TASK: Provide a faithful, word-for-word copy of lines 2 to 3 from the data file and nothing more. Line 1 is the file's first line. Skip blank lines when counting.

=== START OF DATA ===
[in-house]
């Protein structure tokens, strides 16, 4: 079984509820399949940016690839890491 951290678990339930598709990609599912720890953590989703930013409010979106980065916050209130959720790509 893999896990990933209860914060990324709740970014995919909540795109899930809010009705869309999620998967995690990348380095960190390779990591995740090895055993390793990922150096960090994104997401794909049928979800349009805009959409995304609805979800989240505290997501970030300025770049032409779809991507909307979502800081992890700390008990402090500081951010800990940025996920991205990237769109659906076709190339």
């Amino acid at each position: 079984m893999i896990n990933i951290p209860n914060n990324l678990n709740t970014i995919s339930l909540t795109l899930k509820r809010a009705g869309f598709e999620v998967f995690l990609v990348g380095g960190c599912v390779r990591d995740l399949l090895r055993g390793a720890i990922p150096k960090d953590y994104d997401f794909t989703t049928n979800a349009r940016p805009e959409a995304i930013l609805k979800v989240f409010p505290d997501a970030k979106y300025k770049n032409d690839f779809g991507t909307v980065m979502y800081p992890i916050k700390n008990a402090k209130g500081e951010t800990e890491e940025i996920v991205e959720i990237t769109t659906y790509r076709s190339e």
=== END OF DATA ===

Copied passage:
């Protein structure tokens, strides 16, 4: 079984509820399949940016690839890491 951290678990339930598709990609599912720890953590989703930013409010979106980065916050209130959720790509 893999896990990933209860914060990324709740970014995919909540795109899930809010009705869309999620998967995690990348380095960190390779990591995740090895055993390793990922150096960090994104997401794909049928979800349009805009959409995304609805979800989240505290997501970030300025770049032409779809991507909307979502800081992890700390008990402090500081951010800990940025996920991205990237769109659906076709190339």
């Amino acid at each position: 079984m893999i896990n990933i951290p209860n914060n990324l678990n709740t970014i995919s339930l909540t795109l899930k509820r809010a009705g869309f598709e999620v998967f995690l990609v990348g380095g960190c599912v390779r990591d995740l399949l090895r055993g390793a720890i990922p150096k960090d953590y994104d997401f794909t989703t049928n979800a349009r940016p805009e959409a995304i930013l609805k979800v989240f409010p505290d997501a970030k979106y300025k770049n032409d690839f779809g991507t909307v980065m979502y800081p992890i916050k700390n008990a402090k209130g500081e951010t800990e890491e940025i996920v991205e959720i990237t769109t659906y790509r076709s190339e």